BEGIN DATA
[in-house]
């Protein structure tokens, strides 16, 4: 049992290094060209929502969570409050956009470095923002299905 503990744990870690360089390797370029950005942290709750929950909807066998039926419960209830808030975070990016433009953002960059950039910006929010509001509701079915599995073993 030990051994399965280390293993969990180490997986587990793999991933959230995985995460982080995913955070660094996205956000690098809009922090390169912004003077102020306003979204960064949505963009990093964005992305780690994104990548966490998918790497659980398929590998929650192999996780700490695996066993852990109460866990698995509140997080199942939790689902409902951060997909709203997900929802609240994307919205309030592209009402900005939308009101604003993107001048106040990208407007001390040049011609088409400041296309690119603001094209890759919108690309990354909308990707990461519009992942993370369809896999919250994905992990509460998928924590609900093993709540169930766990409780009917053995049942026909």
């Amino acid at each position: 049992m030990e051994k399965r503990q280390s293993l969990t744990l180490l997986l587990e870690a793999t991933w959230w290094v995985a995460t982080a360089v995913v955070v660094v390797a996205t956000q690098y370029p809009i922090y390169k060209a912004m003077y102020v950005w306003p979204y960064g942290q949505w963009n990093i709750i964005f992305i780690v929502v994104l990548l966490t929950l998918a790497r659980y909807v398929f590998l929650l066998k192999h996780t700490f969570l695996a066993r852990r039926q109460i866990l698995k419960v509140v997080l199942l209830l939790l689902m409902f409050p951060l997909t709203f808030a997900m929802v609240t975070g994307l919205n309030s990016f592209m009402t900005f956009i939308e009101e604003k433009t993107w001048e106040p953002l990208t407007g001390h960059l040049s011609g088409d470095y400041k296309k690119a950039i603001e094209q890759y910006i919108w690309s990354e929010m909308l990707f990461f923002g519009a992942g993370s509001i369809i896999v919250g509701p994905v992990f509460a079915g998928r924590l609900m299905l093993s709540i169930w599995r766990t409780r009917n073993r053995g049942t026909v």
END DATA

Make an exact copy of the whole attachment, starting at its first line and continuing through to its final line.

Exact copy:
[in-house]
């Protein structure tokens, strides 16, 4: 049992290094060209929502969570409050956009470095923002299905 503990744990870690360089390797370029950005942290709750929950909807066998039926419960209830808030975070990016433009953002960059950039910006929010509001509701079915599995073993 030990051994399965280390293993969990180490997986587990793999991933959230995985995460982080995913955070660094996205956000690098809009922090390169912004003077102020306003979204960064949505963009990093964005992305780690994104990548966490998918790497659980398929590998929650192999996780700490695996066993852990109460866990698995509140997080199942939790689902409902951060997909709203997900929802609240994307919205309030592209009402900005939308009101604003993107001048106040990208407007001390040049011609088409400041296309690119603001094209890759919108690309990354909308990707990461519009992942993370369809896999919250994905992990509460998928924590609900093993709540169930766990409780009917053995049942026909």
């Amino acid at each position: 049992m030990e051994k399965r503990q280390s293993l969990t744990l180490l997986l587990e870690a793999t991933w959230w290094v995985a995460t982080a360089v995913v955070v660094v390797a996205t956000q690098y370029p809009i922090y390169k060209a912004m003077y102020v950005w306003p979204y960064g942290q949505w963009n990093i709750i964005f992305i780690v929502v994104l990548l966490t929950l998918a790497r659980y909807v398929f590998l929650l066998k192999h996780t700490f969570l695996a066993r852990r039926q109460i866990l698995k419960v509140v997080l199942l209830l939790l689902m409902f409050p951060l997909t709203f808030a997900m929802v609240t975070g994307l919205n309030s990016f592209m009402t900005f956009i939308e009101e604003k433009t993107w001048e106040p953002l990208t407007g001390h960059l040049s011609g088409d470095y400041k296309k690119a950039i603001e094209q890759y910006i919108w690309s990354e929010m909308l990707f990461f923002g519009a992942g993370s509001i369809i896999v919250g509701p994905v992990f509460a079915g998928r924590l609900m299905l093993s709540i169930w599995r766990t409780r009917n073993r053995g049942t026909v």